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Let $G=\langle X;R\rangle$ be a finitely presented group. The rank of $G$ is defined to be the size of smallest generating set of $G$. The deficiency ${\rm def}(G)$ of $G$ is defined to be the maximum of $|X| - |R|$ over all finite presentations $G = \langle X;R \rangle$.

The deficiency of an amenable group can be at most $1$. One (maybe the only?) way to see this is to note that there is a Morse inequality for $\ell^2$-homology $$1-{\rm def}(G) \geq b_0^{(2)}(G) - b_1^{(2)}(G) + b_2^{(2)}(G),$$ where $b_i^{(2)}(G)$ denotes the $i$-th $\ell^2$-Betti number of $G$. Cheeger and Gromov showed that an amenable group satisfies $b_i^{(2)}(G)=0$ for $i \geq 1$. This implies in particular that ${\rm def}(G) \leq 1$ for $G$ amenable.

Now, apart from $\mathbb Z$ and Baumslag-Solitar groups $BS(1,n) = \langle a,b; a^nba^{-1}b^{-1} \rangle$, I do not know of any amenable groups which realize ${\rm def}(G) =1$. In particular, I do not know any examples of rank $\geq 3$.

Question: Does every amenable group of deficiency $1$ have rank $\leq 2$.

It can be shown that any amenable group with ${\rm def}(G)=1$ must have cohomological dimension $\leq 2$, which puts severe restrictions on $G$. What else is known about amenable groups with deficiency $1$?

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To see an amenable group can have deficiency at most 1, you can use the Baumslag-Pride theorem, which among other things implies a group with deficiency at least 2 has a free subgroup. –  Steve D Apr 10 '12 at 17:47
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@Andreas: You can try to use Moldavansky's decomposition of 1-relator groups to show that 2-generator, 1-relator amenable groups are infinite cyclic or Baumslag-Solitar (Moldavansky gives you actions on simplicial trees, while amenable groups would have to fix points in the tree or at infinity of the tree). In general, I would try the technique of Baumslag-Shalen, using character varieties: The technique works for deficiency $\ge 2$, but might yield something interesting in the deficiency 1 case as well since amenability among linear groups is very rare. –  Misha Apr 11 '12 at 14:26
    
@Misha: a 1-relator group having deficiency 1 has rank 2 (=1+1). Amenable 1-related groups are Baumslag-Solitar groups only (that includes $\mathbb{Z}^k, k=0,1,2$). It is well known. –  Mark Sapir Apr 11 '12 at 18:17
    
Mark, I was not sure about this. Do you have a reference? –  Andreas Thom Apr 11 '12 at 19:57
    
@Andreas: This is stated in the paper by Grigorchuk and Ceccherini-Silberstein "Amenability and growth of one-relator groups". They do not prove the result but state that it follows from a paper by Karrass and Solitar. I assume that it does and the proof is probably by looking at the Moldavansky hierarchy or a similar consideration. –  Misha Apr 11 '12 at 22:58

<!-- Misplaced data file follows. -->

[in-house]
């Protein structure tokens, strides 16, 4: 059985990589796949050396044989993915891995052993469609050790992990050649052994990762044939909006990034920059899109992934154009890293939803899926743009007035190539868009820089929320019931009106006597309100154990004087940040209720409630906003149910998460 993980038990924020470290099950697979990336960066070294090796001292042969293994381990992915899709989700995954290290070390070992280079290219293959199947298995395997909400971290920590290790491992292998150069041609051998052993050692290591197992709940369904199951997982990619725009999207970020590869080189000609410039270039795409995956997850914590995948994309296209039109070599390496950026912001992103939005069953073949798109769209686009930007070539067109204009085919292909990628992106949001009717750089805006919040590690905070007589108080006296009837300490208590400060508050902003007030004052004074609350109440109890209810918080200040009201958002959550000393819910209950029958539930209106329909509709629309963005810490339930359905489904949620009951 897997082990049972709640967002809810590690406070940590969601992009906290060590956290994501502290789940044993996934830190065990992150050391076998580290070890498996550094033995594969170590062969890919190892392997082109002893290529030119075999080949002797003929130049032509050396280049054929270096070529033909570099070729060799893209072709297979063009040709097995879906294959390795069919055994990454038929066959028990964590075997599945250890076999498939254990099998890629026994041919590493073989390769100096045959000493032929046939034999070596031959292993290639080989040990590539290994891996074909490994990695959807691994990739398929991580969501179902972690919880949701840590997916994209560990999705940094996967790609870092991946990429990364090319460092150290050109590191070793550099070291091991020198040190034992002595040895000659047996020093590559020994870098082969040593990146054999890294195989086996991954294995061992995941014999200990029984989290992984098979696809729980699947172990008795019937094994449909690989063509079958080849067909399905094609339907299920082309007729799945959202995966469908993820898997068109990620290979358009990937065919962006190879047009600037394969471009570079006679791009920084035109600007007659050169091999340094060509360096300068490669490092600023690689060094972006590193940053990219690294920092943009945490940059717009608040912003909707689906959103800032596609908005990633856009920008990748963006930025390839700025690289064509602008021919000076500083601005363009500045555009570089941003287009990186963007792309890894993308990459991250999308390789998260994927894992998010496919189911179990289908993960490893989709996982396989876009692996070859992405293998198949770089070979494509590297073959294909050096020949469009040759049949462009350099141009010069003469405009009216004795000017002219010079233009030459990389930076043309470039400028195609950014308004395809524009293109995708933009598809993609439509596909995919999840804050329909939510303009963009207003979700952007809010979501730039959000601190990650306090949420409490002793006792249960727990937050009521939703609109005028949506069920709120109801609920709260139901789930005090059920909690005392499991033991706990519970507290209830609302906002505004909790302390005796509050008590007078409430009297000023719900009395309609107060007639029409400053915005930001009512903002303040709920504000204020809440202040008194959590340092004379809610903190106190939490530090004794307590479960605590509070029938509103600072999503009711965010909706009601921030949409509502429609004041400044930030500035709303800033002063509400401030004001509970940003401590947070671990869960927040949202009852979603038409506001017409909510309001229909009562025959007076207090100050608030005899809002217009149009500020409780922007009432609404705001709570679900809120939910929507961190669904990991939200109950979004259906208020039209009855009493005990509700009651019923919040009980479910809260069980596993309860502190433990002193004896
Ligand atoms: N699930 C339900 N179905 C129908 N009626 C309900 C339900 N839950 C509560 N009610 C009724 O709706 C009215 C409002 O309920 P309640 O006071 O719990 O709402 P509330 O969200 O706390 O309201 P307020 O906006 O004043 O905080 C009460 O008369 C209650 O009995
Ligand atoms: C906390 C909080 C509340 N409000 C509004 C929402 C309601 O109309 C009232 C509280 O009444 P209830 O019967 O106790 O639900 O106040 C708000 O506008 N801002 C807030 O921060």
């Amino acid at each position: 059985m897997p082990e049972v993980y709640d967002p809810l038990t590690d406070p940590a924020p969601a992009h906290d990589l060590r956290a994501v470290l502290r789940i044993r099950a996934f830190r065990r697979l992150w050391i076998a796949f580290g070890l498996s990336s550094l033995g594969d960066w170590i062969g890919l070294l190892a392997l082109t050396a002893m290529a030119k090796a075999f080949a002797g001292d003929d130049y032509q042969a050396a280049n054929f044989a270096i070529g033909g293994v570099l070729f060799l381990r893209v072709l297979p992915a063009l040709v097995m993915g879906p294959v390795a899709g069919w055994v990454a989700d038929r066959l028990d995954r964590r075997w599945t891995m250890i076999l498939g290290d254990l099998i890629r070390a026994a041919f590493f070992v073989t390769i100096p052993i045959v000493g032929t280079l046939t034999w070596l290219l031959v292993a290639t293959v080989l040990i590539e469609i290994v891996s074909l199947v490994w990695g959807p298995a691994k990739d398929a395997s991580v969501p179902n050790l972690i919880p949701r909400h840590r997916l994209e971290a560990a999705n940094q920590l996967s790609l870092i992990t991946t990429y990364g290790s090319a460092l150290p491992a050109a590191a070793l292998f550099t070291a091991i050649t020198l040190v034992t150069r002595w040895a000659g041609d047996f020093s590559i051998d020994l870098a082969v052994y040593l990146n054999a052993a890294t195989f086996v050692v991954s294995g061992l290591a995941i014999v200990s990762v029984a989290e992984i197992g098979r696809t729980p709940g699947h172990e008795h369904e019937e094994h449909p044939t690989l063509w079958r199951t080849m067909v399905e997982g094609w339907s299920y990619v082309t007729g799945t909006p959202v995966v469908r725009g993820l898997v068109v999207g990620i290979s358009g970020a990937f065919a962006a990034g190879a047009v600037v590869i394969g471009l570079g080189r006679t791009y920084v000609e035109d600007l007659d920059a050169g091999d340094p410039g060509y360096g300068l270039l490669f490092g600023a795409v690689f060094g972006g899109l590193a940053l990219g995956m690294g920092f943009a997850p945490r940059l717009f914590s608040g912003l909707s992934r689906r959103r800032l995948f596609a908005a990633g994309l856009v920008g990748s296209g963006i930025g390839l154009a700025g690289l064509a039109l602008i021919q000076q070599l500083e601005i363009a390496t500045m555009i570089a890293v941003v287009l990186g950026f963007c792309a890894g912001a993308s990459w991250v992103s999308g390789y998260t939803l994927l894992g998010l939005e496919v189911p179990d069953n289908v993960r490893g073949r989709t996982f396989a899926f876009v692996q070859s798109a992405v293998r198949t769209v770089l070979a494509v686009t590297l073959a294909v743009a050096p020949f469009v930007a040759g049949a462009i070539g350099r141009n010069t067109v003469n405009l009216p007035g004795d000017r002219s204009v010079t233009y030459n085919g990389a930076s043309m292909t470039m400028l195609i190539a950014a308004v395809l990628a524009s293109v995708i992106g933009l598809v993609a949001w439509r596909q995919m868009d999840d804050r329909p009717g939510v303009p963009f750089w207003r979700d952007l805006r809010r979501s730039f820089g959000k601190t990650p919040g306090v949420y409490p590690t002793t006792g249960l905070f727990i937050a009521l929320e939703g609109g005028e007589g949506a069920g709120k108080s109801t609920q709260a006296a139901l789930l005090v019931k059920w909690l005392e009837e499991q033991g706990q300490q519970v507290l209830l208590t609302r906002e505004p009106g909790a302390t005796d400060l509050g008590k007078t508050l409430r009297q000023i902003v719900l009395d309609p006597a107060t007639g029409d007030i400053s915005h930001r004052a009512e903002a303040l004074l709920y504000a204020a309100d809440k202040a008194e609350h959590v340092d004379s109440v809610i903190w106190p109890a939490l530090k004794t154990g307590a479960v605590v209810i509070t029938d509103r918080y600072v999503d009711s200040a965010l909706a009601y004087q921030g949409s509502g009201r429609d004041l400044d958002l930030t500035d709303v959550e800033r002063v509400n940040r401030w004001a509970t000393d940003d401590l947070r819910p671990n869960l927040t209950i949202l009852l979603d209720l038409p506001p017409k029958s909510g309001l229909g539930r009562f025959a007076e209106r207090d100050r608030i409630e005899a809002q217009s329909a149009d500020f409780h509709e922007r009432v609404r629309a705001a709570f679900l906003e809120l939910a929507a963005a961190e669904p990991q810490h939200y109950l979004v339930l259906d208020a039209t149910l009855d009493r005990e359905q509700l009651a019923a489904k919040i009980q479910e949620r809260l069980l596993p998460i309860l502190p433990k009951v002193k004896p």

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1 Answer

Inspired by John Wilson's result which was mentioned by Mark in his answer (which he has deleted by now), I can answer my own question now for elementary amenable groups.

Let us first argue that any amenable $G$ with ${\rm def}(G)=1$ has cohomological dimension $\leq 2$. This follows from an argument that I learned from [1]. Consider the presentation $2$-complex $X$ (with one 0-cell) of a presentation which realizes the deficiency. The cellular chain complex of the universal covering looks like $$0 \to {\mathbb Z}G^n \stackrel{d}\to {\mathbb Z}G^{n+1} \to {\mathbb Z}G \to 0.$$

The kernel of $d$ is $\pi_2(X)$ and the only thing to show is that $\pi_2(X)=0$. Then $X$ is aspherical and ${\rm cd}(G)\leq 2$. Now, the $\ell^2$-homology of $X$ is computed by $$0 \to ({\ell^2}G)^n \stackrel{d}\to ({\ell^2}G)^{n+1} \to {\ell^2}G \to 0.$$ Now, the zeroeth and first $\ell^2$-Betti number of $X$ agrees with the $\ell^2$-Betti number of $G$ and has to vanish by Cheeger-Gromov since $G$ is amenable. This implies that $d$ must be injective on $(\ell^2 G)^n$. Hence, it is injective on $(\mathbb Z G)^n$. We conclude that $\pi_2(X)=0$.

Let us come to the main part of the argument. Jonathan Hillman has defined the Hirsch length $h(G)$ for any elementary amenable group $G$ (Theorem 1 in [3]) and shown that it is bounded above by the cohomological dimension of $G$, see Lemma 2 in [3]. Now, Theorem 2 of [3] implies $G/T$ is solvable where $T$ is the maximal locally finite normal subgroup of $G$. However, since the cohomological dimension is finite, $T$ is trivial and we conclude that $G$ itself is solvable. Now, Theorem 5 from [2] says that every solvable group of cohomological dimension $\leq 2$ must be solvable Baumslag-Solitar, $\mathbb Z^2$ or $\mathbb Z$.

[1] Jon Berrick and Jonathan Hillman "The Whitehead conjecture and $L^2$-Betti numbers", Guido's Book of Conjectures, Monographies de L'Enseignement Mathématique, L'Enseignement Mathé matique, (2008), 35–37.

[2] Dion Gildenhuys, "Classification of soluble groups of cohomological dimension two" Math. Z. 166, 1 (1979), 21-25.

[3] Jonathan Hillman, "Elementary amenable groups and 4-manifolds with Euler characteristic 0" J. Austral. Math. Soc. (Series A) 50 (1991), 160-170.

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